The Peperomia watermelon or Peperomia argyreia using its botanical name originates from South America and is an easy-to-care-for plant.
With its beautiful leaves and low-maintenance nature, it’s understandable you’d want to have more of them.
To propagate the Peperomia watermelon, all you need is a knife or scissors, some good potting soil, and a jar with water.
How to Propagate the Peperomia Watermelon
To propagate Peperomia Watermelon you can either take a leaf or stem cutting. Make a clean cut using a disinfected blade. As a propagation medium use water, soil, sphagnum moss, or perlite. After 3-4 weeks roots and new leaves will start to emerge.
How to Propagate the Peperomia Watermelon
How to Propagate Peperomia Watermelon in Soil using a Stem Cutting
Step 1: Before you start, make sure that you have sterilized your scissors or knife with alcohol or by putting it in boiling water.
Next, take the pot that you want to use (I recommend one with a drainage hole, which will remove all the excess water and prevent root rot).
Then, add the potting mix (80% soil-20% perlite provides better drainage, and will also prevent root rot).
Step 2: After you have done the preparations, take your stem cutting (a stem of 1.2 inches or 3 cm will do), dig a small hole in the soil, and gently put your cutting in it.
The University of Vermont suggests putting rooting hormone on the cutting. This might speed up the propagation process but it is not really needed.
I wouldn’t advise putting it straight in the soil, or else there will be a chance that the pups die before being able to reach the surface.
Make a small horizontal hole of 0.20-0.40 inches (0,5-1 cm) and add the cutting horizontally or a little bit diagonally so it’s completely covered with soil, and let the leaf rest on the rim of the pot.
This way, it’ll be easier for the pups to pop out of the soil.
Step 3: Spray the potting mix with water so it’s moist, and repeat it every few days to prevent your soil from getting too dry.
The moist environment will encourage growth. Just make sure that you don’t overwater it, or your cutting will rot.
Step 4: Place your cutting in bright, indirect sunlight, and don’t let the temperature go under 50 Degrees Fahrenheit (10°C).
It can take about 1-3 months before you will see little pups popping up.
How to Propagate Peperomia Watermelon in Soil using a Leaf Cutting
Step 1: Make the same preparations as for the stem cutting, prepare a pot that removes excess water, add the potting mix, and cut a leaf with a sterilized knife or scissors.
In this case, the length of the stem doesn’t matter as it’s not needed for this type of propagation.
Step 2: This type of propagation is very useful if the stem of your cutting breaks or a leaf fell off.
To propagate a leaf you need to hold it vertically and cut it across the width, right through the veins.
Step 3: Make a hole in the soil and place the leaf with the veins facing the earth in the pot. The veins are where the roots will grow out.
Before that step, you can also dip the stem in root medium to encourage growth, but this is not necessary.
Step 4: You can also cover the pot with plastic wrap to make a DIY greenhouse, which will keep the moisture inside.
Remove the plastic every day to avoid your soil from getting moldy.
Remember to not bury it too deep, or your babies will die before they can reach the light.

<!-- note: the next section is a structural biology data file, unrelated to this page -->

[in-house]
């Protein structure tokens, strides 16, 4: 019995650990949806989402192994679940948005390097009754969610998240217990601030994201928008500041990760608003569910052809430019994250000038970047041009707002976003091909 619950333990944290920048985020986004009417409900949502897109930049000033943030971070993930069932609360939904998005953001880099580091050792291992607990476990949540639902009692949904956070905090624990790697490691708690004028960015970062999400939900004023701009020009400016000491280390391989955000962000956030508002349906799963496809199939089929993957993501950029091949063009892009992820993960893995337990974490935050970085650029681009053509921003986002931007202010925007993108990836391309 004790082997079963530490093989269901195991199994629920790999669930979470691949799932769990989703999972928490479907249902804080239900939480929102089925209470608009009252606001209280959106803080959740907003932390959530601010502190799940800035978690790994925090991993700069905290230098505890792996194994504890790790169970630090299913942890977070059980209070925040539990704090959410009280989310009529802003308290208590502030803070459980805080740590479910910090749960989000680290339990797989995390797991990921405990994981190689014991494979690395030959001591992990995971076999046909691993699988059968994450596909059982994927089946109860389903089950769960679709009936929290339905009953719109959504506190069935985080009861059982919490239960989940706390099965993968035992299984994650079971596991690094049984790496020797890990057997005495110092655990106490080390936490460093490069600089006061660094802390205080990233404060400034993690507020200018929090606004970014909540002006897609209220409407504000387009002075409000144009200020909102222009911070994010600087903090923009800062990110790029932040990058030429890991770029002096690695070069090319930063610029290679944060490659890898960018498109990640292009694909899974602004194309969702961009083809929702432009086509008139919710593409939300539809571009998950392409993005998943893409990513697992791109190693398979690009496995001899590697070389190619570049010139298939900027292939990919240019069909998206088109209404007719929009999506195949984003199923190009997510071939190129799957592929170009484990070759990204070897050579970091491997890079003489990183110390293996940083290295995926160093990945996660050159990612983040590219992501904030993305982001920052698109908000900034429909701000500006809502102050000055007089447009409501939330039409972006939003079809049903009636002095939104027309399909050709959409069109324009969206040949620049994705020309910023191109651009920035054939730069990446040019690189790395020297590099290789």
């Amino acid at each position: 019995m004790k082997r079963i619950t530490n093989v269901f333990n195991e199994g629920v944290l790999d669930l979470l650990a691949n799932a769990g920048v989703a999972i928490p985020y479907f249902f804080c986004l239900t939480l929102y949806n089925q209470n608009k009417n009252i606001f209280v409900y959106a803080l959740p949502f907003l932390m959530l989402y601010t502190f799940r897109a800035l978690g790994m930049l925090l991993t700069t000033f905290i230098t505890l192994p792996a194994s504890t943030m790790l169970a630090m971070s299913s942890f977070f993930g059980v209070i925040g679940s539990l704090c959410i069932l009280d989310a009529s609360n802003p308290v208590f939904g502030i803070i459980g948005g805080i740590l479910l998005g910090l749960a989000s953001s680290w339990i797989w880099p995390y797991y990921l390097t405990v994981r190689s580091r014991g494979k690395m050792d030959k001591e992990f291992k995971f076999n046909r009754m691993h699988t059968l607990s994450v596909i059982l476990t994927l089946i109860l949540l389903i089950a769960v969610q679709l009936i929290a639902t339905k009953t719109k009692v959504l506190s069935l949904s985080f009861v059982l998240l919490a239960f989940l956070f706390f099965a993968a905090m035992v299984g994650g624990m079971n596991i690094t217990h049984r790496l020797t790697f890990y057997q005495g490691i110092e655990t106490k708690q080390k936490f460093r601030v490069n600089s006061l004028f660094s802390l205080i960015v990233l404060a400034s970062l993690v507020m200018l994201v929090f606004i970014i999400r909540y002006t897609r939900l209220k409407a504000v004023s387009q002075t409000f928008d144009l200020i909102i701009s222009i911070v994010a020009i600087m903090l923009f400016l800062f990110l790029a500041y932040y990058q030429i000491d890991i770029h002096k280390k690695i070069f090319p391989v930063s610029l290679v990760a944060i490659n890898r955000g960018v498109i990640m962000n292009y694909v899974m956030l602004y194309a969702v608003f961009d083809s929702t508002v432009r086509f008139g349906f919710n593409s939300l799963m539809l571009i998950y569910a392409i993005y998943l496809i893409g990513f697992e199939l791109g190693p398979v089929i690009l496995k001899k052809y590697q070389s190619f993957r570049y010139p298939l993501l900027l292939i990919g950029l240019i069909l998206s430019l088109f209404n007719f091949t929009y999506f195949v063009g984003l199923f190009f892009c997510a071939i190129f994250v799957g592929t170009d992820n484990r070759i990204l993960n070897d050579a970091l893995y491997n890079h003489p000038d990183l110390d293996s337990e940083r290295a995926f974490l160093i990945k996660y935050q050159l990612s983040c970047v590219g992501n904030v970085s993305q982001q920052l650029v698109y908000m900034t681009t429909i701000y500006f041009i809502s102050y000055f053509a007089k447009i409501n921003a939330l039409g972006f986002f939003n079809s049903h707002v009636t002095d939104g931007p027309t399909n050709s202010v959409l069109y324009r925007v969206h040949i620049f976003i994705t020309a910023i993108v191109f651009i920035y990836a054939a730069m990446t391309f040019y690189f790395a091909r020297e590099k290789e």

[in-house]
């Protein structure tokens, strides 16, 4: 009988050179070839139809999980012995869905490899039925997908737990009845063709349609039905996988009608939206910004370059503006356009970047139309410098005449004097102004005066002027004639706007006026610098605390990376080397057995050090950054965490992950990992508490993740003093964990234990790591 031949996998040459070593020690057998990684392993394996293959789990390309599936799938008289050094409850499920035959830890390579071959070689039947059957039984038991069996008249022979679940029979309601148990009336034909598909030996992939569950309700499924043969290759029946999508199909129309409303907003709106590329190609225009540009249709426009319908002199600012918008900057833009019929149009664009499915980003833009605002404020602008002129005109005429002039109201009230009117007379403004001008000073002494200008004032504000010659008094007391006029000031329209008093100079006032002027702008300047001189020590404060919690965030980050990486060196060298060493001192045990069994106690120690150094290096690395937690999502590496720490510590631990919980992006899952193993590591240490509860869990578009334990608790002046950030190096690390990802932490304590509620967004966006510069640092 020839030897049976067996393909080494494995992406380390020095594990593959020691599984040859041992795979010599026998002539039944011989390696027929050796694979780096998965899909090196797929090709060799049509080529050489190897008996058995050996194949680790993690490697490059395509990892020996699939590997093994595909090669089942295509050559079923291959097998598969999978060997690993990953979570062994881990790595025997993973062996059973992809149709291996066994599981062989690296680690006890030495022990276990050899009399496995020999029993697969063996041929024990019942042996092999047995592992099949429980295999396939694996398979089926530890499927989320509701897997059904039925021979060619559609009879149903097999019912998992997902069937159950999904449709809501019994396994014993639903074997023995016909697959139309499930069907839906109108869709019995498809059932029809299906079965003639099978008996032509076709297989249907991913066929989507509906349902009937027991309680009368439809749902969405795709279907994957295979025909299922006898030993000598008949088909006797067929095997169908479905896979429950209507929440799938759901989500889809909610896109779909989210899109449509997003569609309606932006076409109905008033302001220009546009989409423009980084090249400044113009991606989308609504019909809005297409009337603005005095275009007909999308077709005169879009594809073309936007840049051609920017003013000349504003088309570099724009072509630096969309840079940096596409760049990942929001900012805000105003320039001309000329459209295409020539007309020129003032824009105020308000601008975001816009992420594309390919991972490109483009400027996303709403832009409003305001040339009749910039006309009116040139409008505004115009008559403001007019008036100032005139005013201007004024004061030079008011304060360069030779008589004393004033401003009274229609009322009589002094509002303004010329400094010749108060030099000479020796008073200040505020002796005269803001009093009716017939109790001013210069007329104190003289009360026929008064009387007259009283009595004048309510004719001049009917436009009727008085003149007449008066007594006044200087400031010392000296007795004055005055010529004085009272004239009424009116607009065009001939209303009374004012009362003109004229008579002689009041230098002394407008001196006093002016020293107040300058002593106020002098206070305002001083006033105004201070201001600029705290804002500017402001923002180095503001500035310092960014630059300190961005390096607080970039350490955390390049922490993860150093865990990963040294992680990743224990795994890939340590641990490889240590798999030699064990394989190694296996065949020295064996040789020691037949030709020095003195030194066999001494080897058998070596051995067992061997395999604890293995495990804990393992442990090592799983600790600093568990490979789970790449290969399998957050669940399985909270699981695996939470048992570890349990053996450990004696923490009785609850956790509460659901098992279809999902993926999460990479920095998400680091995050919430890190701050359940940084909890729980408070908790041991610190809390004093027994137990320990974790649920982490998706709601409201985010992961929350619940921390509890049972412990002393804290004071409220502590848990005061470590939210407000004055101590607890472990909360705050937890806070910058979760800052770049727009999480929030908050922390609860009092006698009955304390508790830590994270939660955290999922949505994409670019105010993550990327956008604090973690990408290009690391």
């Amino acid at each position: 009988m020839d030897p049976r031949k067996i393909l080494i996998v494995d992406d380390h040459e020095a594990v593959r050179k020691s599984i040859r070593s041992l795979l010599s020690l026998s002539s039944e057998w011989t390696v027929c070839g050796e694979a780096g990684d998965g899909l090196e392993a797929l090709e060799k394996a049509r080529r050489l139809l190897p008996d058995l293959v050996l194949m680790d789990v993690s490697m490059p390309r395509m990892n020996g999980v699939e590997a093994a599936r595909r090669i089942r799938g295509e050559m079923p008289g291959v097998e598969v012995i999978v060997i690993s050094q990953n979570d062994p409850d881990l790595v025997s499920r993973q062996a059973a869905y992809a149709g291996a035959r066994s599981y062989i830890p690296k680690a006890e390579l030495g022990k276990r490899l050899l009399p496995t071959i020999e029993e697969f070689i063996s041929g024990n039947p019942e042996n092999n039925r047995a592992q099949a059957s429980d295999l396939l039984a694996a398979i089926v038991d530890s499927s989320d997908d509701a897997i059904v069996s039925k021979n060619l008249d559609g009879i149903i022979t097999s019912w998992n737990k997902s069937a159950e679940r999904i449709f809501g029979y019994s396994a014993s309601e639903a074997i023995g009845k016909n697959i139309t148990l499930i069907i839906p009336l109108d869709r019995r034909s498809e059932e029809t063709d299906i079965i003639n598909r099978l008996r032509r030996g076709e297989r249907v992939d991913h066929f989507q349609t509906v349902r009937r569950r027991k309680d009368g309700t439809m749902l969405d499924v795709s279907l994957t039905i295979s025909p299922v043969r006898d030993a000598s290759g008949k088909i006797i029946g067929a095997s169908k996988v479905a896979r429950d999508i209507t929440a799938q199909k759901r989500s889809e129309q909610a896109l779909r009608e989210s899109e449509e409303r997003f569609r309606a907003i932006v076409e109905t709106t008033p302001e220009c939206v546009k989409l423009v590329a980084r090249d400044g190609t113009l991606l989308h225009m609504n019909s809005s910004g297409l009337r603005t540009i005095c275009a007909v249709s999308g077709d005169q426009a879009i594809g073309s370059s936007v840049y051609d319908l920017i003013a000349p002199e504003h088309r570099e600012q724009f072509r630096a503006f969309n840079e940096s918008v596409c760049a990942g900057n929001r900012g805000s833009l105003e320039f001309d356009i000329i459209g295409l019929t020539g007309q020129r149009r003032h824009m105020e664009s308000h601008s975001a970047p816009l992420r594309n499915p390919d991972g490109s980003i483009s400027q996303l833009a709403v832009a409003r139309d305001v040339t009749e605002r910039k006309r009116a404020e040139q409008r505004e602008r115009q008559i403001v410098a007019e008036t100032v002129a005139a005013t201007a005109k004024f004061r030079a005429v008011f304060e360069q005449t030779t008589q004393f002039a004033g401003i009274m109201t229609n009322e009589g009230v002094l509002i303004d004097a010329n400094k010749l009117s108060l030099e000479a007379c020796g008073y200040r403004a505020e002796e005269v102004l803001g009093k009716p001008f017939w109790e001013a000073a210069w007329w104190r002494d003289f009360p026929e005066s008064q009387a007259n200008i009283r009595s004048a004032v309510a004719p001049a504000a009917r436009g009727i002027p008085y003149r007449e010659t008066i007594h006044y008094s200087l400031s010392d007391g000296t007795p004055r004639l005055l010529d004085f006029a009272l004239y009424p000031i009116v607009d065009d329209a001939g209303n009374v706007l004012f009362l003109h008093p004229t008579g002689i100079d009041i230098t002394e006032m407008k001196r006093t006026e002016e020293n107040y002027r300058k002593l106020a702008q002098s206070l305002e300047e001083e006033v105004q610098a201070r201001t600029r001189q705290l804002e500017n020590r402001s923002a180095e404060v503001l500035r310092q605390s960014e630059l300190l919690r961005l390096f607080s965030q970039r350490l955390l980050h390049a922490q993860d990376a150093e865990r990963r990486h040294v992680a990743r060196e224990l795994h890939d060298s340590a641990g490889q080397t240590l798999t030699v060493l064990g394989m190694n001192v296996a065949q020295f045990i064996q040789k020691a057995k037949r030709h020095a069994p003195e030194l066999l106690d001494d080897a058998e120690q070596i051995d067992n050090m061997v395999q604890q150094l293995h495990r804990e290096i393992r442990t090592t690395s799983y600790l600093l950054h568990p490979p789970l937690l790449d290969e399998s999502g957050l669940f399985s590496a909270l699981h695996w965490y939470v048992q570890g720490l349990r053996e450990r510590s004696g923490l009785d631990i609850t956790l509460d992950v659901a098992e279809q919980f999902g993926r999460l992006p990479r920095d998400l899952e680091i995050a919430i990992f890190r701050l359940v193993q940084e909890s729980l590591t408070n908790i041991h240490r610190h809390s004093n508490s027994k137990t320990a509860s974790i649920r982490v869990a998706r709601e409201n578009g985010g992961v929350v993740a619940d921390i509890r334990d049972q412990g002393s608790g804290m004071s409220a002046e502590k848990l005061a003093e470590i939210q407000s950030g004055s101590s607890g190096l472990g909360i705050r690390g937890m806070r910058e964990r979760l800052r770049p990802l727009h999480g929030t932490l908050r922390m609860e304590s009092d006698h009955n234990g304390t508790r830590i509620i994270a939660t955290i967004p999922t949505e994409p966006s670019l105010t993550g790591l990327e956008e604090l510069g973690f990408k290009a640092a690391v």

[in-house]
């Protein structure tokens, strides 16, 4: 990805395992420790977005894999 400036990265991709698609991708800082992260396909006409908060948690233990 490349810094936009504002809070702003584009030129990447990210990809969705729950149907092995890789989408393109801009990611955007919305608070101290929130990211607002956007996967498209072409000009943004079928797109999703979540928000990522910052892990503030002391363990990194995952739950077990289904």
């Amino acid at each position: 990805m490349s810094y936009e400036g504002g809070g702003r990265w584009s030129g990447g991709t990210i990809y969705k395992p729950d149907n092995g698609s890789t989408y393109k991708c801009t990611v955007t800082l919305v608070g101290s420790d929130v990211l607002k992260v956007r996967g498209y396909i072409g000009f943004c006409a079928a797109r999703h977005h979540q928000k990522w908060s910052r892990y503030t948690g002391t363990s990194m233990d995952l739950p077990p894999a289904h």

You can use the other half of the leaf with the stem the same way, or you can let it grow in water, but more on that later.
In 1-2 months pups will start to grow.
How to Propagate Peperomia Watermelon in Water using a Stem Cutting
Step 1: Just fill your jar with water and place your Peperomia Watermelon stem cutting in it.
After a few weeks, depending on the season, roots will start to show.
Step 2: Refresh the water two times a week, but be careful to not pour it all down the drain, refill it instead.
The water contains growth hormones, which will encourage root growth.
Step 3: You can either let the roots grow until they are 1.2 inches (3 cm) and bury it in potting mix, or you can wait longer until you see little pups growing at the roots.
That’s the moment you can place it in the soil.
This is some delicate work because you need to put the roots but not the pups in the earth. Be very gentle so you won’t damage either one.
After your babies have grown a little more, you can cut off the mother leaf and propagate it again.
Pro tip: Let your cutting grow together in the same jar with another plant, like the spider plant, which releases a hormone that will help the roots to grow faster.
You can also put the same cuttings in one glass, which will encourage faster root growth.
Frequently Asked Questions about How to Propagate the Watermelon Peperomia
What to do with a Peperomia Watermelon mother leaf after propagation?
It’s not necessary to remove the mother leaf, it will die off on its own. Of course, you can do it if you want to, but be careful to not damage the roots.
Why does my Peperomia Watermelon cutting keep rotting in water?
One reason for a Peperomia Watermelon cutting to die is that there is too much bacteria in the water. Clean your jar with vinegar and refill with fresh water. Change your water more often, every two days, but remember to not throw all of it away.
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Daniel has been a plant enthusiast for over 20 years. He owns hundreds of houseplants and prepares for the chili growing seasons yearly with great anticipation. His favorite plants are plant species in the Araceae family, such as Monstera, Philodendron, and Anthurium. He also loves gardening and is growing hot peppers, tomatoes, and many more vegetables.